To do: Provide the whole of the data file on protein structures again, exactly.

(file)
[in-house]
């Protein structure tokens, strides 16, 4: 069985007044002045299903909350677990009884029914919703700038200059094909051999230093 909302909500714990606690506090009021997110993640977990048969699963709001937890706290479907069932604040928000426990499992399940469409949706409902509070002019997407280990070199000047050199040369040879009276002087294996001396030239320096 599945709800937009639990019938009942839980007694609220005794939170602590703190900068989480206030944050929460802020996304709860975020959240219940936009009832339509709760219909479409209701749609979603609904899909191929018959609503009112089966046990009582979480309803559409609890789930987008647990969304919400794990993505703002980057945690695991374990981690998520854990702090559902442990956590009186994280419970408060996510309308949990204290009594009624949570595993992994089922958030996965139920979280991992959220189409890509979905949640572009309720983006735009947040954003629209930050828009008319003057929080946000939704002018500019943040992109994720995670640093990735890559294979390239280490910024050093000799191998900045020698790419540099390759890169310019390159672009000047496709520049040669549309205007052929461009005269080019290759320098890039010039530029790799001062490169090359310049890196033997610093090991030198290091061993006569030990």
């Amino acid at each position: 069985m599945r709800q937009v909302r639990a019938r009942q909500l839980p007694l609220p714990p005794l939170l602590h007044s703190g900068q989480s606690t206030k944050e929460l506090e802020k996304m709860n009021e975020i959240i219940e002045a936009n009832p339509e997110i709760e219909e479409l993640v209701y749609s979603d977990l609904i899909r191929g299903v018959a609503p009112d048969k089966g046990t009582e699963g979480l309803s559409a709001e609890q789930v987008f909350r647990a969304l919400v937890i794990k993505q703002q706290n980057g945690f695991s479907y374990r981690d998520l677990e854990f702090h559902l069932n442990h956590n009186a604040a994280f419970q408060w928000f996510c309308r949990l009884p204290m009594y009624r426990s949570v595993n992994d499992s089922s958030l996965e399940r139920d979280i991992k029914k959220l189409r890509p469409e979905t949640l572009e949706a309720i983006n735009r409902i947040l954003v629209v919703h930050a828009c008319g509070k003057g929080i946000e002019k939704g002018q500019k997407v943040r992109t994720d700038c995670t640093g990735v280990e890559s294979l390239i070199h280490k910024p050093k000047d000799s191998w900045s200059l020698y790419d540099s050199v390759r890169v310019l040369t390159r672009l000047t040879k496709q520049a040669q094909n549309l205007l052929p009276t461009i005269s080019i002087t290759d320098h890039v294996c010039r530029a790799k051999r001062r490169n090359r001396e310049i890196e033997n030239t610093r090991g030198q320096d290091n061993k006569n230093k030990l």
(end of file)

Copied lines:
[in-house]
């Protein structure tokens, strides 16, 4: 069985007044002045299903909350677990009884029914919703700038200059094909051999230093 909302909500714990606690506090009021997110993640977990048969699963709001937890706290479907069932604040928000426990499992399940469409949706409902509070002019997407280990070199000047050199040369040879009276002087294996001396030239320096 599945709800937009639990019938009942839980007694609220005794939170602590703190900068989480206030944050929460802020996304709860975020959240219940936009009832339509709760219909479409209701749609979603609904899909191929018959609503009112089966046990009582979480309803559409609890789930987008647990969304919400794990993505703002980057945690695991374990981690998520854990702090559902442990956590009186994280419970408060996510309308949990204290009594009624949570595993992994089922958030996965139920979280991992959220189409890509979905949640572009309720983006735009947040954003629209930050828009008319003057929080946000939704002018500019943040992109994720995670640093990735890559294979390239280490910024050093000799191998900045020698790419540099390759890169310019390159672009000047496709520049040669549309205007052929461009005269080019290759320098890039010039530029790799001062490169090359310049890196033997610093090991030198290091061993006569030990």
């Amino acid at each position: 069985m599945r709800q937009v909302r639990a019938r009942q909500l839980p007694l609220p714990p005794l939170l602590h007044s703190g900068q989480s606690t206030k944050e929460l506090e802020k996304m709860n009021e975020i959240i219940e002045a936009n009832p339509e997110i709760e219909e479409l993640v209701y749609s979603d977990l609904i899909r191929g299903v018959a609503p009112d048969k089966g046990t009582e699963g979480l309803s559409a709001e609890q789930v987008f909350r647990a969304l919400v937890i794990k993505q703002q706290n980057g945690f695991s479907y374990r981690d998520l677990e854990f702090h559902l069932n442990h956590n009186a604040a994280f419970q408060w928000f996510c309308r949990l009884p204290m009594y009624r426990s949570v595993n992994d499992s089922s958030l996965e399940r139920d979280i991992k029914k959220l189409r890509p469409e979905t949640l572009e949706a309720i983006n735009r409902i947040l954003v629209v919703h930050a828009c008319g509070k003057g929080i946000e002019k939704g002018q500019k997407v943040r992109t994720d700038c995670t640093g990735v280990e890559s294979l390239i070199h280490k910024p050093k000047d000799s191998w900045s200059l020698y790419d540099s050199v390759r890169v310019l040369t390159r672009l000047t040879k496709q520049a040669q094909n549309l205007l052929p009276t461009i005269s080019i002087t290759d320098h890039v294996c010039r530029a790799k051999r001062r490169n090359r001396e310049i890196e033997n030239t610093r090991g030198q320096d290091n061993k006569n230093k030990l």